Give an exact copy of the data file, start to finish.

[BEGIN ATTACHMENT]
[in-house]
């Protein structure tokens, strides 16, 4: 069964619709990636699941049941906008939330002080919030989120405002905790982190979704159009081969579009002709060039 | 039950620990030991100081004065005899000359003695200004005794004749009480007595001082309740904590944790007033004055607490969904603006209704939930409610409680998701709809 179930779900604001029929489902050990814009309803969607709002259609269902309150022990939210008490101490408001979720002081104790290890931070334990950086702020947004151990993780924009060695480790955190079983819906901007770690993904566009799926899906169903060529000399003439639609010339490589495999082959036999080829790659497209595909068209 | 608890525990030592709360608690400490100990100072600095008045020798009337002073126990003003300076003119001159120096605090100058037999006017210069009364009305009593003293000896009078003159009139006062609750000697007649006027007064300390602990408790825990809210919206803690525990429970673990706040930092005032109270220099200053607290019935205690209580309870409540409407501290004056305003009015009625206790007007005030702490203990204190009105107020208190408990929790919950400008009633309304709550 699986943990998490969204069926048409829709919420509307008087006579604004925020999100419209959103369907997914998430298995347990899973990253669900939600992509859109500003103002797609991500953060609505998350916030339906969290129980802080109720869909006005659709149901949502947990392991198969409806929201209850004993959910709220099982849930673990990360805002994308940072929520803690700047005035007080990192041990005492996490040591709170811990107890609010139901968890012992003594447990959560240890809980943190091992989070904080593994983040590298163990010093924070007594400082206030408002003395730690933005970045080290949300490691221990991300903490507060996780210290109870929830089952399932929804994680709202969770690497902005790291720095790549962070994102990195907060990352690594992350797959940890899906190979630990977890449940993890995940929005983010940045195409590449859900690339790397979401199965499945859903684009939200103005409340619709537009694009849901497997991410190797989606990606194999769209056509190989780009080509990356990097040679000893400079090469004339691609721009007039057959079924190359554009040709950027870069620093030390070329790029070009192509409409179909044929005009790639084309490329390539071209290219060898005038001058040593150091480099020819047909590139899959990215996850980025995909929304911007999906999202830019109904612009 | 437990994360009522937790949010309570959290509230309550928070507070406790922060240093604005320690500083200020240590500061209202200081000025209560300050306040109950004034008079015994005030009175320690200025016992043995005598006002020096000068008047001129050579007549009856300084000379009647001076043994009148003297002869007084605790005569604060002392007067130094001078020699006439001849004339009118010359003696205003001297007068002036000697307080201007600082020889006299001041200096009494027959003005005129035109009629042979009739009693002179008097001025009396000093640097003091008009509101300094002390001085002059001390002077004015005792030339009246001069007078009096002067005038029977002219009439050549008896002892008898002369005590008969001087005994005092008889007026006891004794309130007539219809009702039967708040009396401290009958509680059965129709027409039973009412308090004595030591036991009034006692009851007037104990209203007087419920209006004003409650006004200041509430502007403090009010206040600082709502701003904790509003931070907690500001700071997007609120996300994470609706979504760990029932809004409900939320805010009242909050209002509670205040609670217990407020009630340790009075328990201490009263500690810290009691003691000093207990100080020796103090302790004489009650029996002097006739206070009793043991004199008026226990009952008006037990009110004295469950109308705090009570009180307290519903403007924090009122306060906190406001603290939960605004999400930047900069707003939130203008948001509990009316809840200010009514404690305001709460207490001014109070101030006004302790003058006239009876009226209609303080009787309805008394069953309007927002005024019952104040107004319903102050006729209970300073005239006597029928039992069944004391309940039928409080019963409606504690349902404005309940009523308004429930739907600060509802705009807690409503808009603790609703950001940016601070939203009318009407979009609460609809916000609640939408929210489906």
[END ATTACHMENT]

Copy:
[in-house]
């Protein structure tokens, strides 16, 4: 069964619709990636699941049941906008939330002080919030989120405002905790982190979704159009081969579009002709060039 | 039950620990030991100081004065005899000359003695200004005794004749009480007595001082309740904590944790007033004055607490969904603006209704939930409610409680998701709809 179930779900604001029929489902050990814009309803969607709002259609269902309150022990939210008490101490408001979720002081104790290890931070334990950086702020947004151990993780924009060695480790955190079983819906901007770690993904566009799926899906169903060529000399003439639609010339490589495999082959036999080829790659497209595909068209 | 608890525990030592709360608690400490100990100072600095008045020798009337002073126990003003300076003119001159120096605090100058037999006017210069009364009305009593003293000896009078003159009139006062609750000697007649006027007064300390602990408790825990809210919206803690525990429970673990706040930092005032109270220099200053607290019935205690209580309870409540409407501290004056305003009015009625206790007007005030702490203990204190009105107020208190408990929790919950400008009633309304709550 699986943990998490969204069926048409829709919420509307008087006579604004925020999100419209959103369907997914998430298995347990899973990253669900939600992509859109500003103002797609991500953060609505998350916030339906969290129980802080109720869909006005659709149901949502947990392991198969409806929201209850004993959910709220099982849930673990990360805002994308940072929520803690700047005035007080990192041990005492996490040591709170811990107890609010139901968890012992003594447990959560240890809980943190091992989070904080593994983040590298163990010093924070007594400082206030408002003395730690933005970045080290949300490691221990991300903490507060996780210290109870929830089952399932929804994680709202969770690497902005790291720095790549962070994102990195907060990352690594992350797959940890899906190979630990977890449940993890995940929005983010940045195409590449859900690339790397979401199965499945859903684009939200103005409340619709537009694009849901497997991410190797989606990606194999769209056509190989780009080509990356990097040679000893400079090469004339691609721009007039057959079924190359554009040709950027870069620093030390070329790029070009192509409409179909044929005009790639084309490329390539071209290219060898005038001058040593150091480099020819047909590139899959990215996850980025995909929304911007999906999202830019109904612009 | 437990994360009522937790949010309570959290509230309550928070507070406790922060240093604005320690500083200020240590500061209202200081000025209560300050306040109950004034008079015994005030009175320690200025016992043995005598006002020096000068008047001129050579007549009856300084000379009647001076043994009148003297002869007084605790005569604060002392007067130094001078020699006439001849004339009118010359003696205003001297007068002036000697307080201007600082020889006299001041200096009494027959003005005129035109009629042979009739009693002179008097001025009396000093640097003091008009509101300094002390001085002059001390002077004015005792030339009246001069007078009096002067005038029977002219009439050549008896002892008898002369005590008969001087005994005092008889007026006891004794309130007539219809009702039967708040009396401290009958509680059965129709027409039973009412308090004595030591036991009034006692009851007037104990209203007087419920209006004003409650006004200041509430502007403090009010206040600082709502701003904790509003931070907690500001700071997007609120996300994470609706979504760990029932809004409900939320805010009242909050209002509670205040609670217990407020009630340790009075328990201490009263500690810290009691003691000093207990100080020796103090302790004489009650029996002097006739206070009793043991004199008026226990009952008006037990009110004295469950109308705090009570009180307290519903403007924090009122306060906190406001603290939960605004999400930047900069707003939130203008948001509990009316809840200010009514404690305001709460207490001014109070101030006004302790003058006239009876009226209609303080009787309805008394069953309007927002005024019952104040107004319903102050006729209970300073005239006597029928039992069944004391309940039928409080019963409606504690349902404005309940009523308004429930739907600060509802705009807690409503808009603790609703950001940016601070939203009318009407979009609460609809916000609640939408929210489906």